SHANGHAI: The world's biggest beverage maker Coca-Cola has offered to buy China's Huiyuan Juice for .3 billion, 300 percent more than its last closing price.
The Atlanta-based company would acquire Hong Kong-listed Huiyuan for HK.9 billion, or 12.20 cents per share - almost triple Huiyuan's Friday closing price of HK.14. Huiyuan shares soared 164.3 percent Wednesday to close at HK.94.
Stock analysts in China said the high offer price reflects the premium on Huiyuan's brand in the Chinese market.
"The offer was not overly generous considering the potential for Coca-Cola as owner of the brand," Huang Dejun, general manager of Beijing Orient Agribusiness Consultant Co Ltd, said.
Huiyuan juice on sale at a super market in Shanghai.
Huang said Huiyuan will likely try to catapult onto the global market via Coca-Cola's network.
The global beverage maker said it will use its brand to develop Huiyuan, if the bid is successful.
Brenda Lee, Coca-Cola's public affairs director, said the price was reasonable, based on its own market research.
"Huiyuan is a long-established and successful juice brand in China and is highly complementary to the Coca-Cola China business," Muhtar Kent, president of Coca-Cola Co, said.
Beijing-based Huiyuan is the largest fruit juice company in China, with a share of over 46 percent in the 100 percent pure juice market last year, according to ACNielsen figures.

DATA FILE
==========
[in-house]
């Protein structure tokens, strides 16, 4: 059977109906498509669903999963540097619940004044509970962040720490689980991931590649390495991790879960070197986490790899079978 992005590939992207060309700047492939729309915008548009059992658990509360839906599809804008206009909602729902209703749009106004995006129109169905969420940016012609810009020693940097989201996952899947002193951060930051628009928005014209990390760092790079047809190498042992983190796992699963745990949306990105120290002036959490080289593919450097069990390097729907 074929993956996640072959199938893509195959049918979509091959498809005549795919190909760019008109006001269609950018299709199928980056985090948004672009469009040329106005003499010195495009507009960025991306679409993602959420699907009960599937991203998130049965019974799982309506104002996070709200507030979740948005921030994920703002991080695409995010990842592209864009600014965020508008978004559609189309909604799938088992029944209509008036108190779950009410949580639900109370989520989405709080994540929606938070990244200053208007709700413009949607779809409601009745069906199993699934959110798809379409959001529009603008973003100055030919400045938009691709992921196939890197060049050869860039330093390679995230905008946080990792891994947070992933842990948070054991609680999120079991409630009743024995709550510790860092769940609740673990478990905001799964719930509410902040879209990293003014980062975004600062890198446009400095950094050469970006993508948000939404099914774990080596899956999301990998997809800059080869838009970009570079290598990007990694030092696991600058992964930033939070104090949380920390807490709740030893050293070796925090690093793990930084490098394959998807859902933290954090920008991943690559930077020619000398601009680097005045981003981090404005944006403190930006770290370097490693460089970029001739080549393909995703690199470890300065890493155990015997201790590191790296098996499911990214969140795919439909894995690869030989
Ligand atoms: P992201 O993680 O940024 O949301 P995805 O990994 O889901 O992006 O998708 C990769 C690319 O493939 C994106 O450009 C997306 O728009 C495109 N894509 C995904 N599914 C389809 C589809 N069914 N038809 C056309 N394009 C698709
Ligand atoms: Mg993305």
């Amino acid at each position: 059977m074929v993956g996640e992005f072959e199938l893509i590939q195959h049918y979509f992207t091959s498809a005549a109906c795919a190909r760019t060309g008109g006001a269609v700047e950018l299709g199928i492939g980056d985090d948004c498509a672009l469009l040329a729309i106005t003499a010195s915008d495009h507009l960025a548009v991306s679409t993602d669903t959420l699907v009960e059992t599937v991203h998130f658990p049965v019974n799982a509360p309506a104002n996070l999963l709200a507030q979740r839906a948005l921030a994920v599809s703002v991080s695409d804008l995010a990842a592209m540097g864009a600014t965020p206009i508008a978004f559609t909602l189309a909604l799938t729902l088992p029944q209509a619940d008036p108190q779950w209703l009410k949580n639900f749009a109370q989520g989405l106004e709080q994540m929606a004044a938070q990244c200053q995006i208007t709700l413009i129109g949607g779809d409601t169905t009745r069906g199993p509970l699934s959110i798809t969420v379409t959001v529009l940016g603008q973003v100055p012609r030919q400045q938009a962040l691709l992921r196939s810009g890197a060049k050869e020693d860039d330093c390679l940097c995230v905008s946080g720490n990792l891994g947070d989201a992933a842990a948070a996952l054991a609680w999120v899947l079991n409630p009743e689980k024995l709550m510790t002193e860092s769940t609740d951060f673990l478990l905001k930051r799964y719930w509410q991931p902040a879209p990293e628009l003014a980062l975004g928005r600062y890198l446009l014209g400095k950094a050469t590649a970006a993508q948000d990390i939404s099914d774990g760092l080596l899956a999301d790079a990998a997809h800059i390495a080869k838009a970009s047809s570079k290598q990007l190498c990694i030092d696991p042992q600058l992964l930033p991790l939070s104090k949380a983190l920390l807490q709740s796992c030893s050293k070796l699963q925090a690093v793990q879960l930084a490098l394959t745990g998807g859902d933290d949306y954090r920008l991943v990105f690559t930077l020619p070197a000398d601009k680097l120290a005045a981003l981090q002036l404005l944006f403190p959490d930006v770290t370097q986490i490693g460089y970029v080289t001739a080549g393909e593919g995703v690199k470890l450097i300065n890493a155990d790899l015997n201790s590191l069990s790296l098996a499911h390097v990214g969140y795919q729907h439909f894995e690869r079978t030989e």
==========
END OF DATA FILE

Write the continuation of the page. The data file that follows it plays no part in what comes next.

It posted sales revenue of 2.7 billion yuan in 2007. The company held an initial public offering on the Hong Kong stock exchange last year.
"The acquisition will deliver value to our shareholders and provide a unique opportunity to strengthen our business in China, especially since the juice segment is so dynamic and fast-growing in China," Kent said.
China's juice consumption is increasing, but juice beverages still account for less than 10 percent of the overall beverage market, Huang said.
But he expects that figure will reach 40 percent in 10 years, based on the average 50 percent market share in developed countries.
Analysts said Coca-Cola's lackluster performance in North America has spurred its aggressive expansion in the growing Chinese market.
It posted a 9 percent drop in operating income in North America in the second quarter on higher costs at its finished goods businesses.
But its unit case volume in China, by contrast, increased 13 percent in the same period, according to its interim financial report.
Editor: canton fair